Anneka Lawson is talking to technician Vicky about her husband. Paul is a police officer, and was recently involved in an accident at work, during which he was hit on the back of the head.
“The doctor says that he’s never going to regain the sight in his left eye,” Anneka tells Vicky. “The damage is just too great and can’t be repaired.”
“Oh, I’m sorry,” replies Vicky. “Is he coping OK? Was his other eye affected?”
“By some kind of miracle, his other eye escaped unscathed,” says Anneka. “His work have put him onto desk duties, but he finds it pretty hard going. In fact, we were thinking of registering him as partially sighted or visually impaired – or whatever the term is nowadays – because someone mentioned that then he’ll be able to claim some benefits. Actually, you might know something about this. Paul’s unsure but I wonder if his reluctance is part of him taking some time to come to terms with it all – he is having counselling though.”
A certificate of vision impairment (CVI) allows holders to more easily access services and support for individuals who are severely sight impaired – this was previously referred to as blind – or sight impaired, which is sometimes referred to as partially sighted. In Northern Ireland, the certificate goes by the name A655.
However, Paul is not eligible. While his monocular vision – for he only has sight in one eye – means that he considers himself impaired, his good eye largely compensates for the loss of sight in the other, and means he falls outside the criteria for a CVI. Other situations in which a CVI is not issued include someone with very poor vision that can be corrected with glasses or contact lenses, or if the patient is receiving treatment which an ophthalmologist believes is likely to improve their eyesight. For a CVI to be issued, there must be permanent changes to the vision in both eyes.
Nonetheless, Paul may still be able to access help by contacting his local social services department and asking for a care needs assessment, and by getting in touch with local sight loss charities and support groups.
A CVI triggers a referral for an assessment of the individual in order to provide them with what they need to remain as independent as possible, which may be help with everyday tasks such as cleaning and cooking, transport, rehabilitation, or getting equipment or aids that will be of use around the house. It also provides evidence for claiming concessions, such as help with NHS costs, council tax and public transport costs, and a reduced price television licence, though it is sensible to note that being in possession of a CVI does not, in itself, mean automatic entitlement to benefits.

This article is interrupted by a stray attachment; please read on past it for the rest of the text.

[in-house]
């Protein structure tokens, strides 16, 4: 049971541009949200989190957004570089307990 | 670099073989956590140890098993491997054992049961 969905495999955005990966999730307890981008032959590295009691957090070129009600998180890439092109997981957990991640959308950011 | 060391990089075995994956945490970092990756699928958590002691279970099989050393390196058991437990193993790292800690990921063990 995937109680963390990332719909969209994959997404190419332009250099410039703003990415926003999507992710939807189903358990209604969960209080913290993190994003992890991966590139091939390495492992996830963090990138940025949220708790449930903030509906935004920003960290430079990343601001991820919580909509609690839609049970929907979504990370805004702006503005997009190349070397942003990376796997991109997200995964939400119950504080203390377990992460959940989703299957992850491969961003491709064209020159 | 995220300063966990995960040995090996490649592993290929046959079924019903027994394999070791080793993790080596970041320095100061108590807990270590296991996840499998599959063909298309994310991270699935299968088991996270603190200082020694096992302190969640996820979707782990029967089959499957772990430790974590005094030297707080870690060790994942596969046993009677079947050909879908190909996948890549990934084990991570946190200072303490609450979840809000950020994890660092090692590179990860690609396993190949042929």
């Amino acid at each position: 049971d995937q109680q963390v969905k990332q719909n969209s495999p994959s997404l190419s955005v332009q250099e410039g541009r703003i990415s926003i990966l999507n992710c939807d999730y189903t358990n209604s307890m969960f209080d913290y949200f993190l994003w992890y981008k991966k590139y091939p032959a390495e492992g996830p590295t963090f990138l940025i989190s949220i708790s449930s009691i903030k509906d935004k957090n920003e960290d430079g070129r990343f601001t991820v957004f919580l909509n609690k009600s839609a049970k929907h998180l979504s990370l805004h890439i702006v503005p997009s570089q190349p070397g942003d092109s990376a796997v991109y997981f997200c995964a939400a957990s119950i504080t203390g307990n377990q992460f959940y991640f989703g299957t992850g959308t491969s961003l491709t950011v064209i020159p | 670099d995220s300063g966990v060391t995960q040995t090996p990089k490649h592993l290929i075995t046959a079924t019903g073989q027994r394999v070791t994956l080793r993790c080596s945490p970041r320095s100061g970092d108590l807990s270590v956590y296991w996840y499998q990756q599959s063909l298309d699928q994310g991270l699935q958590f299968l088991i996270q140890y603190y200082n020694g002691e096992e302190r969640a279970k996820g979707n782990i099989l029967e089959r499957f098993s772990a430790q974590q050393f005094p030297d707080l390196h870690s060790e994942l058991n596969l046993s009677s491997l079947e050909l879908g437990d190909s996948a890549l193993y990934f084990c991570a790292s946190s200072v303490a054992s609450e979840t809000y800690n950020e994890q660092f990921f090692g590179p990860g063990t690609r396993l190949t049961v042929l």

According to the Royal National Institute of Blind People (RNIB), as of 2014 there were around 350,000 individuals registered as visually impaired in the UK. However, the organisation adds that as of 2015, more that two million people in the UK were living with sight loss severe enough to have impact on their daily lives – for example by stopping them from driving. This number is set to rise due to an ageing population and an increase in medical conditions linked to vision problems such as diabetes and obesity. By 2030, the RNIB estimates there will be over 2.7 million people with sight loss in the UK, and over four million by 2050.
Risk factors for sight loss include gender (nearly two thirds of those affected are women), learning disabilities, ethnicity (as people from black and minority ethnic communities are at increased risk of some of the leading causes of sight loss) and age: one in five aged 75 years and over have sight loss, and one in two aged 90 years and over.